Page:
Lone wolf or team player – when is it right?
May 30, 2011
Posted by on
Like I said from a previous post, in tactical shooters and MMO’s are designed to be played among a group of players. It’s obvious that developers when they try, do their best but their will has to be strong enough to push through with something more than just the “solo sometimes but you need to do this and this as a team” game. Though the concept isn’t new; more of something pre-Diablo that has perfected over the last few decades. However there is much to progress before seeing something hardcore in a MMO and shooter centered around teamwork and coherence.
Most of the time I see, there is mostly a mechanic that forces team play like team points for stuff involving you being close to a buddy or class specific items with attributes. These to me are pretty annoying. Sometimes, certain mechanics does suggest it and make even more challenging than it appears. Of course weapon and health adjustments is handy but it should be somewhere between impossible and “I can do this alone.” Largely, teamwork in terms of game mechanics should not be highly limited but to only challenge the player to think differently on strategy depending on the scenarios.
Besides from what can a developer do to raise the bar, the player and method of play should be considered to be used for the whole and not put forth a singular purpose. The old concept of assign a vital number of tanks, DPS-ers and healer is far rudimentary. It is obvious that the ratio of 1:2:1 from my point of view though it is debatable to 2:1:1 or of any combination of 3 combatants to a healer or buffer. In shooters, the classes may not be definitive but relevant. No doubt you can blur the lines when it comes to it. The tanks can act as DPS-ers and healers. However there is much more into roles that is separate from the class mechanics. Example being a forward observer or reconnaissance who can act as a light but offensive unit before the main group can pile on. In RPG’s, this would be filled as the AoE, scout or DPS class. Then you move into specialty classes depending on what mechanics are available. But more primarily in a large group despite genre would be the leader’s second man which would carry out simultaneous attacks when in a large group. Depending on the size, the leader may have more than one executive player to lead attacks and focus on secondary objectives. Lastly, the “operator” who takes care of stuff the entire group can’t control such as method of transportation as well as logistic and miscellaneous actions that the group cannot operate without a player deploying certain items of weaponry. To me, these are things I consider are guidelines and ethics to join a group which would be most effective.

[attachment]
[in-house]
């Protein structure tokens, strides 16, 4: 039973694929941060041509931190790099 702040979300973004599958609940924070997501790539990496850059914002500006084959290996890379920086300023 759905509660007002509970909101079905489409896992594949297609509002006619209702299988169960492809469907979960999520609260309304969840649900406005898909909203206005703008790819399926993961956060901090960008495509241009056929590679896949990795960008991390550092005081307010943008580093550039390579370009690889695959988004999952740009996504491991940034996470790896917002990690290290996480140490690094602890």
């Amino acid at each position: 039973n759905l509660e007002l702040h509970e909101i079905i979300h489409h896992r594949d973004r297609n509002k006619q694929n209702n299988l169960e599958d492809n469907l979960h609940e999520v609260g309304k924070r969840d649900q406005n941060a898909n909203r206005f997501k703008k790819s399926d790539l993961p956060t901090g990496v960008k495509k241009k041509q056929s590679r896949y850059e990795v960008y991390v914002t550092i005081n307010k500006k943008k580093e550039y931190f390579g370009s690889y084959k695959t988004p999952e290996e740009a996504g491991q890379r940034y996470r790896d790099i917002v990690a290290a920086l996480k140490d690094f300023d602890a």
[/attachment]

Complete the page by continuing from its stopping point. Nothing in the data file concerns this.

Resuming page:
Usually these roles are subtle, those hold firm usually end up with the strongest group. Aside from what you can do within the game, there are more things to do to solidify the coherence. Primarily voice communication to move chat to almost the speed of speech which comes in handy. Also refining each person’s expertise and abilities (both in the game and overall developing their style of play). Focus more on how each person’s style of play and work to challenge them. Not really just getting them familiar with classes, but more on tasks that may be instinctive or highly reactive to the scenario (example: medic needs to heal like mad and attack when being attacked, let the buddies beat down the baddies). Also if you’re in a clique like a clan then establishing group responsibilities and boundaries like focusing and practising if it’s a competitive group of players.
No matter how far you go in focusing on these points, you have people who jump in with their rules and play styles. Just keep in mind, teamwork involves the coordination of various members to achieve a common goal. Ironically, that’s how I think people would survive a zombie apocalypse.